With full-time WFH still being a thing, there was much less of a social pull towards grabbing a daily coffee. If I did, decaf did the job and you’d quickly forget about it.

At this stage I realised that the decaf coffees were probably having a placebo effect, where general alertness would rise after having one. Even after acknowledging it, it weirdly continued. No complaints though.

Weeks 8-16

After 2 months in without any real issue, I figured it’d be smooth sailing.

Unfortunately it was the opposite, with cravings, irritability, and low energy starting to creep back in. While it’d be scientifically heinous to attribute this purely to caffeine withdrawals, there weren’t any other major factors that were different during the period.

After reading a few other people’s experiences online, many echoed the 3 month relapse point where withdrawal symptoms started to return.

Weeks 16-26

Basically cruise control.

No headaches, no cravings, no shame, no grogginess.

I’d finally reset to a baseline level that was much higher than before, which meant that there was no need to drink magical roasted beans in order to be a productive member of society.

Absolute scenes.

Week 27

Relapse.

For some reason, July 1st seemed like such an apt time to break the streak.

There was no conscious trigger, no peer pressure, no withdrawal symptoms.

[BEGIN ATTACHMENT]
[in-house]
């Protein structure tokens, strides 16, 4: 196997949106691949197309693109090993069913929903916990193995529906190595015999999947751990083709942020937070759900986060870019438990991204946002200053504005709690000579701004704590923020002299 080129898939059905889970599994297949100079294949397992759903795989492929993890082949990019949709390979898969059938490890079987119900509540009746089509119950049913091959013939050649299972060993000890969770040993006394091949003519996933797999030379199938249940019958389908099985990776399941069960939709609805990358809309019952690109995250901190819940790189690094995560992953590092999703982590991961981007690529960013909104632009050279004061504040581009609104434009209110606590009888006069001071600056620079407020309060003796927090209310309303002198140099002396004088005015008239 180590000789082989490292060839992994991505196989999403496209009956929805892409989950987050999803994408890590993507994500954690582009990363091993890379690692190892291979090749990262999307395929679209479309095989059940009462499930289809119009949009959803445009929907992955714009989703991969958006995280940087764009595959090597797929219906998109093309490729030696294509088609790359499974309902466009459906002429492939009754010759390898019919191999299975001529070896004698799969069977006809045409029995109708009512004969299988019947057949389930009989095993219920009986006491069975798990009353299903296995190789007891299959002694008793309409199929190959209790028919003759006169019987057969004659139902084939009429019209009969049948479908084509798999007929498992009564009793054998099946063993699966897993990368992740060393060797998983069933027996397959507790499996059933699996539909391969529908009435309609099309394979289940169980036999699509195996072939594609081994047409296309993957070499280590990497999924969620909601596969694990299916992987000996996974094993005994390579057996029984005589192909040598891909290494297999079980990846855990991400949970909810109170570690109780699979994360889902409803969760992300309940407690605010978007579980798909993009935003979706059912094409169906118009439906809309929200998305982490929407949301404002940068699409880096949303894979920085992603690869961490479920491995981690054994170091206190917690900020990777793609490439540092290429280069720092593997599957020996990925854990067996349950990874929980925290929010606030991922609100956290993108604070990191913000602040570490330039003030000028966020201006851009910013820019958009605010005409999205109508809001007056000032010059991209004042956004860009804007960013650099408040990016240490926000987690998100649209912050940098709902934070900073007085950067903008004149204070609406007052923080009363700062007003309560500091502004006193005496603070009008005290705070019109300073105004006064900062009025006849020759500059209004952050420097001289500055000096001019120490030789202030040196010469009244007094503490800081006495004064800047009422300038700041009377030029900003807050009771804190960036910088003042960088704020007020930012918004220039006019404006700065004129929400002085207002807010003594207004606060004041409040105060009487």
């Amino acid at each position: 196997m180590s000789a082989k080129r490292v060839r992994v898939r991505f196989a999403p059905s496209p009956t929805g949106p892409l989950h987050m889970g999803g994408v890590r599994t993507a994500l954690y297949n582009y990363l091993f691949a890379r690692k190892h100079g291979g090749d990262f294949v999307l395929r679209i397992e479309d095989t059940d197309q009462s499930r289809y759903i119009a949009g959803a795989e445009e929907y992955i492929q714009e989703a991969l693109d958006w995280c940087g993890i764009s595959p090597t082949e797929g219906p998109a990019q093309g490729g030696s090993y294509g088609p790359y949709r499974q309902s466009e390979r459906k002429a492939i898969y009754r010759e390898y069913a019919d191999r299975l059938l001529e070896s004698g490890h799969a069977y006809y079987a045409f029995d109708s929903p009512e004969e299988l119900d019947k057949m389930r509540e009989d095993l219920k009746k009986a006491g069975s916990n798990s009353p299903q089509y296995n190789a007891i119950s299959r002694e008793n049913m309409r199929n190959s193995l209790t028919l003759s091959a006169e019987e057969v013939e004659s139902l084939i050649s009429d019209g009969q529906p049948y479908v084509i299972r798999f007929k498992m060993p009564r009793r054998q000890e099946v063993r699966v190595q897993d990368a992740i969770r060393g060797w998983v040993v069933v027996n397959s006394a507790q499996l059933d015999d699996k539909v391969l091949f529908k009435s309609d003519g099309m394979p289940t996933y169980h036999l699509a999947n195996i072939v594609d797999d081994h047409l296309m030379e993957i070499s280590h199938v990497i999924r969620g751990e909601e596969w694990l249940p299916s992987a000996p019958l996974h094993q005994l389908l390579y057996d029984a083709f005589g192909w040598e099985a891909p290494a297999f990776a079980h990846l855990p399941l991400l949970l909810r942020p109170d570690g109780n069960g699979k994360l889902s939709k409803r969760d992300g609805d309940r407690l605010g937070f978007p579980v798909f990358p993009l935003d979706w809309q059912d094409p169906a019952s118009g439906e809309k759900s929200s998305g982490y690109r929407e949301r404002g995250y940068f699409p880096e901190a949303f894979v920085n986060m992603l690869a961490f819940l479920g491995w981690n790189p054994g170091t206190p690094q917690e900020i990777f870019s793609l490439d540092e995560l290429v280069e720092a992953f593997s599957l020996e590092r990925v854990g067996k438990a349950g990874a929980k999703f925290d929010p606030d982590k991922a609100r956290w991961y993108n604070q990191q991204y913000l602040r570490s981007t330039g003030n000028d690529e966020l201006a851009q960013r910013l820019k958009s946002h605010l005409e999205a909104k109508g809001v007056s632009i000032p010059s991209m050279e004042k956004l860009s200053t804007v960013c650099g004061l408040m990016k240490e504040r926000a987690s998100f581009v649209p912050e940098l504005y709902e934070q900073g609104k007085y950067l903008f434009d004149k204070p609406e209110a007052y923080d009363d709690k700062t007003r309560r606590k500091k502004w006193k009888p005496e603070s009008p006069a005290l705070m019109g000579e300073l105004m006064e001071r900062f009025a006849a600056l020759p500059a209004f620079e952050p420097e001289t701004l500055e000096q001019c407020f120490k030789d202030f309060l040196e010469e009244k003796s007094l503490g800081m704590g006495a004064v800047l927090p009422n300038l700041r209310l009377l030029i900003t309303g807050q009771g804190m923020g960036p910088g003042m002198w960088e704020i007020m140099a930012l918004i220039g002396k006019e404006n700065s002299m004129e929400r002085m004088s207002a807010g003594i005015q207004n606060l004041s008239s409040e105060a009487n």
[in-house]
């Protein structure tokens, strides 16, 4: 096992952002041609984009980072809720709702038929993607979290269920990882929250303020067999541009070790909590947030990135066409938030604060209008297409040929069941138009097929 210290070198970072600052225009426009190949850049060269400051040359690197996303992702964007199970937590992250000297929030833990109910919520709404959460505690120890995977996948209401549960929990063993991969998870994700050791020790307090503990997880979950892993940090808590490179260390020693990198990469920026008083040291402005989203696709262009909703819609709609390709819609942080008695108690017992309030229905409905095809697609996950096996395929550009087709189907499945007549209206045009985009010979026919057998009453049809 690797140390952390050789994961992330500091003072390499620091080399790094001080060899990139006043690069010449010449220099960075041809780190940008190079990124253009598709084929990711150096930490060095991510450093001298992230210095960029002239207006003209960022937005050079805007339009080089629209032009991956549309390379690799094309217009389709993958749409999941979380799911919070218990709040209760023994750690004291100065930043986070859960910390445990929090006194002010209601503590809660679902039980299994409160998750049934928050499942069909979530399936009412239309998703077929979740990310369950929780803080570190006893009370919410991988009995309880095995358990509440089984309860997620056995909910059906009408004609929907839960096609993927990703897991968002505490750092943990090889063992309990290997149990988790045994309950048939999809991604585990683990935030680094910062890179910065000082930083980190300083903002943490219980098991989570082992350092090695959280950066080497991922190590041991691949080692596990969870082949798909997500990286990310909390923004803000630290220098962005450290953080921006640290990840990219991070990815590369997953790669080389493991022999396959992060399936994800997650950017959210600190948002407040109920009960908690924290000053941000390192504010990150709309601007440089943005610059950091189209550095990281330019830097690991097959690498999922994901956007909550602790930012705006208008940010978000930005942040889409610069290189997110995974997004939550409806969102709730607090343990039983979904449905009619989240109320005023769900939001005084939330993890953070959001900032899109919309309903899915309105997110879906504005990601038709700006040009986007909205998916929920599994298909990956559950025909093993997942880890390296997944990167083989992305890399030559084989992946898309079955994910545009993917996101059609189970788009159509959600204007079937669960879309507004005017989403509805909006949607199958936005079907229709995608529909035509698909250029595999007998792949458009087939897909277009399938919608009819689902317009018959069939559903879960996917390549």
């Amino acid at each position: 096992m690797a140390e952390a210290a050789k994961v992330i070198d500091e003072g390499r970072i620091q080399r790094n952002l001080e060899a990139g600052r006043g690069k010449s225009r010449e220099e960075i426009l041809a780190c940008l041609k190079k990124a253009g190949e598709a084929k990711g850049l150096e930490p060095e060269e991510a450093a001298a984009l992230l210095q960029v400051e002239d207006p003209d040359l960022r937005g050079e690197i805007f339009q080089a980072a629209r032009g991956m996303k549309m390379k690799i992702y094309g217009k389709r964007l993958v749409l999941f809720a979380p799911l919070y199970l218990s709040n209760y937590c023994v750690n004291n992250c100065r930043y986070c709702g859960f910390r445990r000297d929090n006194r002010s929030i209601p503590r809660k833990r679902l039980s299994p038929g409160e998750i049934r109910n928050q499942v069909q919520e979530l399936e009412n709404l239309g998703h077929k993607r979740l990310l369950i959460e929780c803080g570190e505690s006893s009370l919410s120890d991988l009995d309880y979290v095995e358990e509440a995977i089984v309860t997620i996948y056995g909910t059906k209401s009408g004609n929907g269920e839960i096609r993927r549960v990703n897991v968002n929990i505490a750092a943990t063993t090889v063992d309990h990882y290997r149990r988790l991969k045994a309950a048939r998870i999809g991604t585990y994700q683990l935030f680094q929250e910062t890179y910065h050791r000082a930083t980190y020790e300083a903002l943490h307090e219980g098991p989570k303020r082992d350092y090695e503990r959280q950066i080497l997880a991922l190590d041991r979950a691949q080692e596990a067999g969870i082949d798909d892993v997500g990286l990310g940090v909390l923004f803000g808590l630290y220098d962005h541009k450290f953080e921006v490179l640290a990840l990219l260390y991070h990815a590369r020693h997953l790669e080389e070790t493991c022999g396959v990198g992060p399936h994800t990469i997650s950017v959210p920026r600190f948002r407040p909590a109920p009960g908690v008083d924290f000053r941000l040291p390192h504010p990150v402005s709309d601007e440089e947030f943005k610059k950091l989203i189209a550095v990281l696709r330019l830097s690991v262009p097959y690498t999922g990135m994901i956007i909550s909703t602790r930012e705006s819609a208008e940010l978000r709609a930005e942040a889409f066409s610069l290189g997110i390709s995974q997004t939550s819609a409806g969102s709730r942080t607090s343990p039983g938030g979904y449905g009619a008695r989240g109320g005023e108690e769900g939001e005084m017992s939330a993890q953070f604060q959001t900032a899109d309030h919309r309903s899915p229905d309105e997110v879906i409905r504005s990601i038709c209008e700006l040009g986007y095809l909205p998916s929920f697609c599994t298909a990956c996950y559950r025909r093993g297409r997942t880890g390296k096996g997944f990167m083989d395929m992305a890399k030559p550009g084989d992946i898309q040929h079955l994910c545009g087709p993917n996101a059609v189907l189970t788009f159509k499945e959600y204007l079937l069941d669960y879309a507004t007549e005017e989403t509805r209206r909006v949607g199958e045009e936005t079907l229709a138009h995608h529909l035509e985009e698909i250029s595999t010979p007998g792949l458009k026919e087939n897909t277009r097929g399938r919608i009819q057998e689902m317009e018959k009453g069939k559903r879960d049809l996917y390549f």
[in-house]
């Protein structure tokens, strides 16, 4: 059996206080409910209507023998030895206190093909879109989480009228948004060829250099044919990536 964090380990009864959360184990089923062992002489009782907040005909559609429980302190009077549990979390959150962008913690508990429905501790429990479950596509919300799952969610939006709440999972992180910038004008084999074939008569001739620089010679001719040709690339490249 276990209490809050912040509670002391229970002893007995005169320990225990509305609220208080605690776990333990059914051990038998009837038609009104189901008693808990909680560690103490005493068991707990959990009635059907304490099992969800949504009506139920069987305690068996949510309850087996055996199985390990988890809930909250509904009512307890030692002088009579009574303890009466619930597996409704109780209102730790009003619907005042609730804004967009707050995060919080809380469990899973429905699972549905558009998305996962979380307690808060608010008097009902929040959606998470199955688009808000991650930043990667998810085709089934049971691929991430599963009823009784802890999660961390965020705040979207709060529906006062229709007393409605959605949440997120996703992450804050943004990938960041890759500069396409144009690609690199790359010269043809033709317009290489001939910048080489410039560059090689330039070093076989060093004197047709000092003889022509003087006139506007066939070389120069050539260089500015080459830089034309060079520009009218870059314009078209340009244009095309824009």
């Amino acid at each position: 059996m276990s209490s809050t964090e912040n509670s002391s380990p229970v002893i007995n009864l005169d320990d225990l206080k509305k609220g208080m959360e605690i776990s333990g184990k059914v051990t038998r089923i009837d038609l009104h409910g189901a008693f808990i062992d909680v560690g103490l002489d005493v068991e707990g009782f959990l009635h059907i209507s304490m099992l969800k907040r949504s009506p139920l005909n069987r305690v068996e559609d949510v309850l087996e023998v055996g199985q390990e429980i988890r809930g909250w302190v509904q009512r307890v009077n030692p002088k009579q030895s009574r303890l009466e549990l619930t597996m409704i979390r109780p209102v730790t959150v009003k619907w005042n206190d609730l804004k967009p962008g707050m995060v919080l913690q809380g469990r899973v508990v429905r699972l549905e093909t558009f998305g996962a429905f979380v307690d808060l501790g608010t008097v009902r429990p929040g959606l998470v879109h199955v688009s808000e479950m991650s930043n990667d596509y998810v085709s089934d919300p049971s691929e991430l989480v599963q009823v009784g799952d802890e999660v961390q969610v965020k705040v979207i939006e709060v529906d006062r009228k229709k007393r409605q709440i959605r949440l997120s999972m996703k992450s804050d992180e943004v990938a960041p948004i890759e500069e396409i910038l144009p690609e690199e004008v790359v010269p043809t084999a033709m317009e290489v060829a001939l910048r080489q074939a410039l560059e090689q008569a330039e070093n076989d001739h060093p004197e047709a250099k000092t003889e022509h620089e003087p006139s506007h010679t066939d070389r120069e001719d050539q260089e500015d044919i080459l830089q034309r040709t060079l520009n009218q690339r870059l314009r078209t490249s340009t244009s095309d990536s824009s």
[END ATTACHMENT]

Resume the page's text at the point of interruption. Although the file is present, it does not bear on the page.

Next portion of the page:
The human brain is super weird.

RIP to the easiest nootropic stack

Any beginners guide to nootropics will usually recommend that users start with the same stack: Caffeine + L-Theanine. This is because it works for pretty much everyone, it has very few side effects, it’s very cheap, and it’s readily available.

For some context, L-Theanine is an amino acid found in the leaves of camellias sinensis (green and black tea plants) and is responsible for a lot of the calming effect you get from drinking tea.

Consuming a 2:1 ratio of L-Theanine and caffeine at the same time has been shown to have a synergistic effect on the brain – improving mood, cognition, focus and reducing stress. For most people, the best part is that it can take the “edge” off your daily cuppa and reduce the jitters or anxiety that often comes with caffeine alone.

When you’re not drinking coffee, you’re killing the need to take L-Theanine, which then kills the fantastic benefits from the combo. L-Theanine can still be taken on its own, but it doesn’t quite serve the same purpose.

If you’ve never tried the stack, this isn’t really a downside!

If you have, then I don’t feel there’s much else that can replace it in terms of value.

Quitting is simple, but not easy.

The same goes with many addictions.

“Just stop doing the thing”

With caffeine, the “thing” isn’t just the energy boost.